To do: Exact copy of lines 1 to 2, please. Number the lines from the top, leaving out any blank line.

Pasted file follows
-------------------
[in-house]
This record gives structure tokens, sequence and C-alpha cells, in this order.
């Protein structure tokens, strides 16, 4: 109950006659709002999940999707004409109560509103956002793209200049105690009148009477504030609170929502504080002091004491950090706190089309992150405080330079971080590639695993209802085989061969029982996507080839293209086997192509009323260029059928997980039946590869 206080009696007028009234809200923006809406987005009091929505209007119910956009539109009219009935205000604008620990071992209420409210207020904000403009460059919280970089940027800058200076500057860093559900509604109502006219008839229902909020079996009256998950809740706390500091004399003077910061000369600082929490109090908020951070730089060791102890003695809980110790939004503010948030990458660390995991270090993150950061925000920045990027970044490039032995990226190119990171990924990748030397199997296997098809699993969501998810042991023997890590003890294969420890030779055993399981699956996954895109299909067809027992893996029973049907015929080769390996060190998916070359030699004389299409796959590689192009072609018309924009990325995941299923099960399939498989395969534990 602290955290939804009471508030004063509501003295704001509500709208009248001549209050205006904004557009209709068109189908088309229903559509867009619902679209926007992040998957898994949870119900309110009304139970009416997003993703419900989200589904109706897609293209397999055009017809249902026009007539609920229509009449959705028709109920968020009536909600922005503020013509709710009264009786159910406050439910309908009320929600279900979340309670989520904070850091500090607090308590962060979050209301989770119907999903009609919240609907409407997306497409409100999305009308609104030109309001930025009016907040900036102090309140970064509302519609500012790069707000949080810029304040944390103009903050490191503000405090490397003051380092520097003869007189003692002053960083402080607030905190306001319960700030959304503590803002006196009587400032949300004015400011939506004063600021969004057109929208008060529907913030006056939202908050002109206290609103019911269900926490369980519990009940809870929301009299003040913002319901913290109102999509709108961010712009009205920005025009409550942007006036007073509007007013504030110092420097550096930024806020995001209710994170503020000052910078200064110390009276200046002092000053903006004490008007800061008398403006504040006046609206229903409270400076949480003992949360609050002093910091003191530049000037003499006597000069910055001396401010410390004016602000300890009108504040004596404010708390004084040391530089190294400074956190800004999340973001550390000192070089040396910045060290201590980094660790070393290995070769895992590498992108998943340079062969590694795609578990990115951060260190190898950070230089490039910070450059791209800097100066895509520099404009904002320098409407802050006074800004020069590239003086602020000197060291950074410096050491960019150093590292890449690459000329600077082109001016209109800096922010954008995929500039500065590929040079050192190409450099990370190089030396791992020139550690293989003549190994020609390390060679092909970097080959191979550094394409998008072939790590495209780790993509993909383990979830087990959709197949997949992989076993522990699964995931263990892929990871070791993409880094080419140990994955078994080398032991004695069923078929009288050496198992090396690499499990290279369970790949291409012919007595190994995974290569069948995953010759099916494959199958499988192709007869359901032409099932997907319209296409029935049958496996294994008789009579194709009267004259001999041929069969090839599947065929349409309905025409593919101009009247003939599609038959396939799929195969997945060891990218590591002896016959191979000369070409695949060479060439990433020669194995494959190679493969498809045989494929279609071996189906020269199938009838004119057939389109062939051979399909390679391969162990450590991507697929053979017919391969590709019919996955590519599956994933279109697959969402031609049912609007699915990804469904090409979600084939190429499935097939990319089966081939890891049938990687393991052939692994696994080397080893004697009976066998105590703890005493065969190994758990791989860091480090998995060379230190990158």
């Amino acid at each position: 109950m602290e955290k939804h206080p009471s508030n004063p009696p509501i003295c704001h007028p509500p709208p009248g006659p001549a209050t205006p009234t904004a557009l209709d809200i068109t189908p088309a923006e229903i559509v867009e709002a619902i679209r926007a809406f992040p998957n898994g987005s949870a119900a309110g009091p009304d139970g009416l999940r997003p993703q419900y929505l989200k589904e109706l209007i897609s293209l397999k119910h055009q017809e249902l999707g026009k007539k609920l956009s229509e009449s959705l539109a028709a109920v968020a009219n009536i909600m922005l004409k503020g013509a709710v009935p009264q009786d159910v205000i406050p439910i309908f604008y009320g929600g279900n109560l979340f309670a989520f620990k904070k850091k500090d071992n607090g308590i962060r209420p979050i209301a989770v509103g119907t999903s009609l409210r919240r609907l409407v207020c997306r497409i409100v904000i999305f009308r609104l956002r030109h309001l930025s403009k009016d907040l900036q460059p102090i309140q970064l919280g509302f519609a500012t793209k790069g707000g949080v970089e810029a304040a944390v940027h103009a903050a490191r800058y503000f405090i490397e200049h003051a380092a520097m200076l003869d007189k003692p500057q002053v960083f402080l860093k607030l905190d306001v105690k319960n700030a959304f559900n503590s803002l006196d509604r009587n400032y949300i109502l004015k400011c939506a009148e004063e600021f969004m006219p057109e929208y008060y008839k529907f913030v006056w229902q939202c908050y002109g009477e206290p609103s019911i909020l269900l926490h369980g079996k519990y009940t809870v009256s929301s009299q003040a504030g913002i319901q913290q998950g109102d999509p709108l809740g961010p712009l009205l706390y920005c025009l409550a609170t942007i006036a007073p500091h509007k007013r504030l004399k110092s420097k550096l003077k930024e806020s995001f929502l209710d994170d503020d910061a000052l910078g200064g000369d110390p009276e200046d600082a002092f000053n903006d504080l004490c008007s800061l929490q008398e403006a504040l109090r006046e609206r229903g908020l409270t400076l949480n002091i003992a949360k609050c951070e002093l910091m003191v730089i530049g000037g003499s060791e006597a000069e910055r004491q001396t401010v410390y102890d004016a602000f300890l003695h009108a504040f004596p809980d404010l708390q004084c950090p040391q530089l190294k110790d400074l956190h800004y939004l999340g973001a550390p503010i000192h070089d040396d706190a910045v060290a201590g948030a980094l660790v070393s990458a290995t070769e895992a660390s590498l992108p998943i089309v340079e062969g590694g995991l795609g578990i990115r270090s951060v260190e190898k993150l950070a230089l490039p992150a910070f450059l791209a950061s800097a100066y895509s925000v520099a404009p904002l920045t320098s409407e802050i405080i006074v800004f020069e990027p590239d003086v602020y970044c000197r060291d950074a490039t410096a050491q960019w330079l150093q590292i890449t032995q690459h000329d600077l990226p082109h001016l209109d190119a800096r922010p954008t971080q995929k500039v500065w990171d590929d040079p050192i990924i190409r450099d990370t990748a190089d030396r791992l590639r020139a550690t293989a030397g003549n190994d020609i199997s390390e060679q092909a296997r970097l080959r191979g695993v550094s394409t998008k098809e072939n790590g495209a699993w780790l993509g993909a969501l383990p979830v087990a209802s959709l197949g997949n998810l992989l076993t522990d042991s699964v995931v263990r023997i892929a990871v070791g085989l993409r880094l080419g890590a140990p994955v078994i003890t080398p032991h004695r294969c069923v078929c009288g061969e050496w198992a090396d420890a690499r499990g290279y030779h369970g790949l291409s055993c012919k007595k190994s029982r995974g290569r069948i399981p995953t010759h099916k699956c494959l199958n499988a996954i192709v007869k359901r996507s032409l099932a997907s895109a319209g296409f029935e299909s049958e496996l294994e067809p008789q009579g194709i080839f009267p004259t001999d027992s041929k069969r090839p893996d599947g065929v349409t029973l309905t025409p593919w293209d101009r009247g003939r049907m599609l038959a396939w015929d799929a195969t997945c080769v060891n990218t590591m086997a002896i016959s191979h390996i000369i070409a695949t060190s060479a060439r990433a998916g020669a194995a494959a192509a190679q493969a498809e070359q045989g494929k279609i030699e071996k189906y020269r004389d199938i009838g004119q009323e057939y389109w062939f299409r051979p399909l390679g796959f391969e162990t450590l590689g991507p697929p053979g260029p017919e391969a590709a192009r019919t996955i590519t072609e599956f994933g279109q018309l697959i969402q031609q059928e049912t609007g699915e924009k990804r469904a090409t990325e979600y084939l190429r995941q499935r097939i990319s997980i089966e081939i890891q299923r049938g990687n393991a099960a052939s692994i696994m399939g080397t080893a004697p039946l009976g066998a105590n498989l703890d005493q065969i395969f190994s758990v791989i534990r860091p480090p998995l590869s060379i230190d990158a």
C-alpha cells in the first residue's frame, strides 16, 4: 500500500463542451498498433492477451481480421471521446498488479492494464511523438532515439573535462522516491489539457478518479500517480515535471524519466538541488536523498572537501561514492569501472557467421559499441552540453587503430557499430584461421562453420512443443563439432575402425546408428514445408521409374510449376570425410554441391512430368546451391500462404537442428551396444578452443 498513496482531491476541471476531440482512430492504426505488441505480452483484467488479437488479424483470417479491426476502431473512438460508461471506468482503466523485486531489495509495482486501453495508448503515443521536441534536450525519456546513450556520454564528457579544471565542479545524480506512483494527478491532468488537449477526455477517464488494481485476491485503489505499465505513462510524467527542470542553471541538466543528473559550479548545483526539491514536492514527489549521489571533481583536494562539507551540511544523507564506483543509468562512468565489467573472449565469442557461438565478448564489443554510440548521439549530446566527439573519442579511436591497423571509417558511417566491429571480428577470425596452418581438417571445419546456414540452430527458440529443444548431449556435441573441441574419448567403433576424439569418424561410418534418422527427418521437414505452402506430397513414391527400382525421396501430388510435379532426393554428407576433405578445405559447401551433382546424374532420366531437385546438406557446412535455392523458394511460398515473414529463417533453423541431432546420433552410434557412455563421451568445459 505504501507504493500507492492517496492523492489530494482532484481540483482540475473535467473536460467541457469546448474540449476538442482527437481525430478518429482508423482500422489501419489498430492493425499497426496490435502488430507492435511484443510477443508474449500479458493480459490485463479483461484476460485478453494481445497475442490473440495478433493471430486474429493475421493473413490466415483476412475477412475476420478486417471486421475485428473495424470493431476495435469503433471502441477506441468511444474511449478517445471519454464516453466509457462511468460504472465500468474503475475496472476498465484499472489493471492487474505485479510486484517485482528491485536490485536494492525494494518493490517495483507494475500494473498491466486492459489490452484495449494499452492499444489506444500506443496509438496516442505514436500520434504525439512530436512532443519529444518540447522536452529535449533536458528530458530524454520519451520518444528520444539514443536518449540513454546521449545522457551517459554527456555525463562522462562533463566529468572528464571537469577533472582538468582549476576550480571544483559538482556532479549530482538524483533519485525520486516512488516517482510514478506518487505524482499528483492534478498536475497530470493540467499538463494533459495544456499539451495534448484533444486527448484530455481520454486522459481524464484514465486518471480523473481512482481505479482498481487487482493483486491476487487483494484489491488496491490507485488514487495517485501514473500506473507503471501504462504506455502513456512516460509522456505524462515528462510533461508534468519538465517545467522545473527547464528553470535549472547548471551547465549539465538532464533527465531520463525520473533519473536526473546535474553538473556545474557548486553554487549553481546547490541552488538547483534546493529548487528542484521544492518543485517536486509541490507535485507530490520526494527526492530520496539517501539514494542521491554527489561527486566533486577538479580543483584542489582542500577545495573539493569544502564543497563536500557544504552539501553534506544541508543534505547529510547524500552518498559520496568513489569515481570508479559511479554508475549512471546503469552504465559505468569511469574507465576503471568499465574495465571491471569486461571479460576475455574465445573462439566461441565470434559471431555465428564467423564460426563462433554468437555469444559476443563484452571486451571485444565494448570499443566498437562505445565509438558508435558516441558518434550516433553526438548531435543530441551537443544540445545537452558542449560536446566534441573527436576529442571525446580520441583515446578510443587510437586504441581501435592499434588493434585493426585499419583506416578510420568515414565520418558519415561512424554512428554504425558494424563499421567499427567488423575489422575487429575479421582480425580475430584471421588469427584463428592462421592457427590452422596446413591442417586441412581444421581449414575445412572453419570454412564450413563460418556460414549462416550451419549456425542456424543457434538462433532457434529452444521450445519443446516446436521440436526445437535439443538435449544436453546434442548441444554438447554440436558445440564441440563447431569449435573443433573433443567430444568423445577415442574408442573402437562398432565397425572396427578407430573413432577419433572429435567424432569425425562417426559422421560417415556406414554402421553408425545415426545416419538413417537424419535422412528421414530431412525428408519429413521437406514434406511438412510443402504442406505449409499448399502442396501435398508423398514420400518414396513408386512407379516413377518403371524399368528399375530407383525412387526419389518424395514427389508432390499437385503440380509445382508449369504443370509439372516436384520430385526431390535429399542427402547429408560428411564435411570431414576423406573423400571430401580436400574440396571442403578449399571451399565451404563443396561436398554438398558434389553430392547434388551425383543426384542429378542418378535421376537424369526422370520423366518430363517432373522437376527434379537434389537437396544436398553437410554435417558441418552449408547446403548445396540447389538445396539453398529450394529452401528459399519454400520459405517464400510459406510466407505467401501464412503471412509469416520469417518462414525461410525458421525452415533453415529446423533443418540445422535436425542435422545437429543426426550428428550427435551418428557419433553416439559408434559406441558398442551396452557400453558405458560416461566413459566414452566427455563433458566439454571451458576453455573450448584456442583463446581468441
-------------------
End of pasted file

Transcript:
[in-house]
This record gives structure tokens, sequence and C-alpha cells, in this order.